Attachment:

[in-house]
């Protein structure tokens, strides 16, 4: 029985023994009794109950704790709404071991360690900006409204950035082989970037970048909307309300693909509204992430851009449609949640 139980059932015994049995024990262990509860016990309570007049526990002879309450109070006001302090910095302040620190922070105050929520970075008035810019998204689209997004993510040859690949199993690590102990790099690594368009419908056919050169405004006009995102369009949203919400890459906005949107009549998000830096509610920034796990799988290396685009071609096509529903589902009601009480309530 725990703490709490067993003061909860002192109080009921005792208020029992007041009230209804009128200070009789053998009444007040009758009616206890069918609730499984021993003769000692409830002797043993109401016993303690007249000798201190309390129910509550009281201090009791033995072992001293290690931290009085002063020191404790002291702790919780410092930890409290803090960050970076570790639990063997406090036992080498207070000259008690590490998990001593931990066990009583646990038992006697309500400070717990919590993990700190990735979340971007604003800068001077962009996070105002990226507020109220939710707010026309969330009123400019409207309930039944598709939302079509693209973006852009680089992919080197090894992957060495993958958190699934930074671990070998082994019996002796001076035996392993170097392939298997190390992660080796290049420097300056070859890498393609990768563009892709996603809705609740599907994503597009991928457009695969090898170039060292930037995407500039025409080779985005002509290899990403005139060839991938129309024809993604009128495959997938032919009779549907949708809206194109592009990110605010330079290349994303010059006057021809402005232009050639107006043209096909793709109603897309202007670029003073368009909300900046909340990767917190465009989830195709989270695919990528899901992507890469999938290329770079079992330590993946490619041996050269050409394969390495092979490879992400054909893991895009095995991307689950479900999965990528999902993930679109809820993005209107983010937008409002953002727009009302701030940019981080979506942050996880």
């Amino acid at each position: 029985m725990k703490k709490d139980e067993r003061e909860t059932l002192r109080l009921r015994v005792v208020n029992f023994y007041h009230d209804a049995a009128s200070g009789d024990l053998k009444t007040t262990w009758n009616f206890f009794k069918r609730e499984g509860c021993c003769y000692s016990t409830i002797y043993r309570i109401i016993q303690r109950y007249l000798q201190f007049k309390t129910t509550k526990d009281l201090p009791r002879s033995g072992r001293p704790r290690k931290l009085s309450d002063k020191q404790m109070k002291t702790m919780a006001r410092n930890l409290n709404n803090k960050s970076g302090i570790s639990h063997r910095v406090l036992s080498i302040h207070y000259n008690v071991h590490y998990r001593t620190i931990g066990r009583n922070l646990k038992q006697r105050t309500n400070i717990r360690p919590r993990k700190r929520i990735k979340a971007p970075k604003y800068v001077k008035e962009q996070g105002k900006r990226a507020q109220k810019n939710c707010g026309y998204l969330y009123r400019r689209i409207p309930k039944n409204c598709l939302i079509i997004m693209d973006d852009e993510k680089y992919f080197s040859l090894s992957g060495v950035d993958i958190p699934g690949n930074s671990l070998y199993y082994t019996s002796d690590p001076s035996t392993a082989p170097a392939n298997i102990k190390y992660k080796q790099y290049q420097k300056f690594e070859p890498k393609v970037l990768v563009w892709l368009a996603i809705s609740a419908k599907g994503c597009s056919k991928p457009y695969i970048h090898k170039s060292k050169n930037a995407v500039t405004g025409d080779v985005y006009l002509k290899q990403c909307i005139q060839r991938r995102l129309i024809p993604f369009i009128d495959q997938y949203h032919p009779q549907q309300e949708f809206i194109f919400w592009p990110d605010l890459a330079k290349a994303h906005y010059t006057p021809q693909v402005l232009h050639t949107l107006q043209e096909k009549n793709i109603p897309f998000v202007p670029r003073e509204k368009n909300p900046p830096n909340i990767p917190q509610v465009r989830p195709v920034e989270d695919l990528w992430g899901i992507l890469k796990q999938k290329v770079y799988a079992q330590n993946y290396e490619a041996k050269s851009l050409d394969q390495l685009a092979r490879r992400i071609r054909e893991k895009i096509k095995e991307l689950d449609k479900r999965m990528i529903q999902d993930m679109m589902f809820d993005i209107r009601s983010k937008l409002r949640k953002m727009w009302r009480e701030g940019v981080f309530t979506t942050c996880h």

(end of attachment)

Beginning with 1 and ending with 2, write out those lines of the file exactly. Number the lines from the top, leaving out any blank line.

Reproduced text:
[in-house]
């Protein structure tokens, strides 16, 4: 029985023994009794109950704790709404071991360690900006409204950035082989970037970048909307309300693909509204992430851009449609949640 139980059932015994049995024990262990509860016990309570007049526990002879309450109070006001302090910095302040620190922070105050929520970075008035810019998204689209997004993510040859690949199993690590102990790099690594368009419908056919050169405004006009995102369009949203919400890459906005949107009549998000830096509610920034796990799988290396685009071609096509529903589902009601009480309530 725990703490709490067993003061909860002192109080009921005792208020029992007041009230209804009128200070009789053998009444007040009758009616206890069918609730499984021993003769000692409830002797043993109401016993303690007249000798201190309390129910509550009281201090009791033995072992001293290690931290009085002063020191404790002291702790919780410092930890409290803090960050970076570790639990063997406090036992080498207070000259008690590490998990001593931990066990009583646990038992006697309500400070717990919590993990700190990735979340971007604003800068001077962009996070105002990226507020109220939710707010026309969330009123400019409207309930039944598709939302079509693209973006852009680089992919080197090894992957060495993958958190699934930074671990070998082994019996002796001076035996392993170097392939298997190390992660080796290049420097300056070859890498393609990768563009892709996603809705609740599907994503597009991928457009695969090898170039060292930037995407500039025409080779985005002509290899990403005139060839991938129309024809993604009128495959997938032919009779549907949708809206194109592009990110605010330079290349994303010059006057021809402005232009050639107006043209096909793709109603897309202007670029003073368009909300900046909340990767917190465009989830195709989270695919990528899901992507890469999938290329770079079992330590993946490619041996050269050409394969390495092979490879992400054909893991895009095995991307689950479900999965990528999902993930679109809820993005209107983010937008409002953002727009009302701030940019981080979506942050996880």